Generally speaking, maintenance phase is not so bad from employee’s perspective. Never-ending list of odd tasks guarantees stability and allows to plan personal life for years in advance — something that is not possible during less predictable induction and growth phases. Maintenance phase is also somewhat beneficial to recent graduates, who can learn much from successful project in calm environment. But bear in mind that it will implant extremely biased job values in the long run, so that people will never be able to perform well during induction or growth phases anymore.

Maintenance phase projects become bloated with excessive people very fast. Being deprived of sensible constructive goal, smartest people leave, and created gap is closed by a number of not so smart newcomers, which forces even more people to leave. This, once again, is a chain reaction, a variety of negative selection. Large army of people requires great expenses and creates management inflexibility. Together with falling positions of the product in the market, they slowly by steady move project towards its inevitable death. Compared to previous phases, maintenance phase may last for very long, sometimes for decades if conditions are right.

To summarize: induction phase forms the skeleton of the project along with the amount of tissue barely enough to bring beast to life. Growth phase adds more and more tissue until the point is reached when the beast becomes too bulky to be healthy. And maintenance phase is responsible for curing diseases in already grown up beast.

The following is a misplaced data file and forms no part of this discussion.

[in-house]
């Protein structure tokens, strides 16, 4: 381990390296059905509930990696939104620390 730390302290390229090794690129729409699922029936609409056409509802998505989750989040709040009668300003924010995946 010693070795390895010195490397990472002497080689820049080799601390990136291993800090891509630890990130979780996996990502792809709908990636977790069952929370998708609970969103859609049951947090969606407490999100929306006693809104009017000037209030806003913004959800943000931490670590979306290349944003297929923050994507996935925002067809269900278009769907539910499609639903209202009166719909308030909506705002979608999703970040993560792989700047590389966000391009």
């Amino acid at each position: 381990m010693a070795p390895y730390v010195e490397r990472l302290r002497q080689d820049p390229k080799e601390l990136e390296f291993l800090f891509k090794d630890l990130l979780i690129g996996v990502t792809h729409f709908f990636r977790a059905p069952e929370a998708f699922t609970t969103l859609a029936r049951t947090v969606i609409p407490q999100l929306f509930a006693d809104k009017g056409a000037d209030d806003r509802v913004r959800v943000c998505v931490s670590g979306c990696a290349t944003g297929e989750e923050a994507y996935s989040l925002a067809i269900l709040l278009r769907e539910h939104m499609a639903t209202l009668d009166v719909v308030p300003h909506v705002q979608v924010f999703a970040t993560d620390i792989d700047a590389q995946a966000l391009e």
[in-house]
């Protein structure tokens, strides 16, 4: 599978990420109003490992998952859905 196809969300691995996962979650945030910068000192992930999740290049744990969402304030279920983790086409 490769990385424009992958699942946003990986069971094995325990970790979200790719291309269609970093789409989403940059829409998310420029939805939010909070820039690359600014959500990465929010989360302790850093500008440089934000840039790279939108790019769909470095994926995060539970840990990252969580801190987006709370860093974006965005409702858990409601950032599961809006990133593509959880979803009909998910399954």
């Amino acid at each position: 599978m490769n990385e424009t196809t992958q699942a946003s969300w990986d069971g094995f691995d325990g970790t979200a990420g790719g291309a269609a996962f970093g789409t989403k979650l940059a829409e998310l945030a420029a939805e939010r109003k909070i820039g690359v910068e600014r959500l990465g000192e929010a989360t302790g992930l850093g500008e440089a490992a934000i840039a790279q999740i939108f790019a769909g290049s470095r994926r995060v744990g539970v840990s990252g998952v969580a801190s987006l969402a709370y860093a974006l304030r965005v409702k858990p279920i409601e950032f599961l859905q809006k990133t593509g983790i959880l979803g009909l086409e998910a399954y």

Why is it so? When people use terms "business" and "work", they usually refer to some sort of activity when business value is comparable to efforts, such as in farming, manufacturing or logistics. If you work hard enough to produce two times more items than one month before, your profits will generally increase twofold as well. However, vast majority of the software projects are not of this kind. It may be very costly to create them, but once both technical and business components of the project succeed, money begins to flow with little additional effort, either from sales or from further funding. Project acts like cow that can be milked for years after this has happened. Linear correlation between effort and business value is observable only during the second phase, the growth.


It should be obvious that real world is much more diverse. Consider above model to be the arithmetic mean calculated over the large selection of the projects. And in the same way as the center of mass of a hollow donut is located outside of its body, in the very same way there is no single project that ideally fits this model. There are companies the whole existence of which depends on single project that they created long time ago and have been protecting since that time. On the other hand, there are whole industries constantly living in the induction phase. Consider, for example, game company: as soon as some title is released, they start to work on the next one. Feedback from gamers is fused into the development of the next title, and maintenance is reduced to just couple of weeks.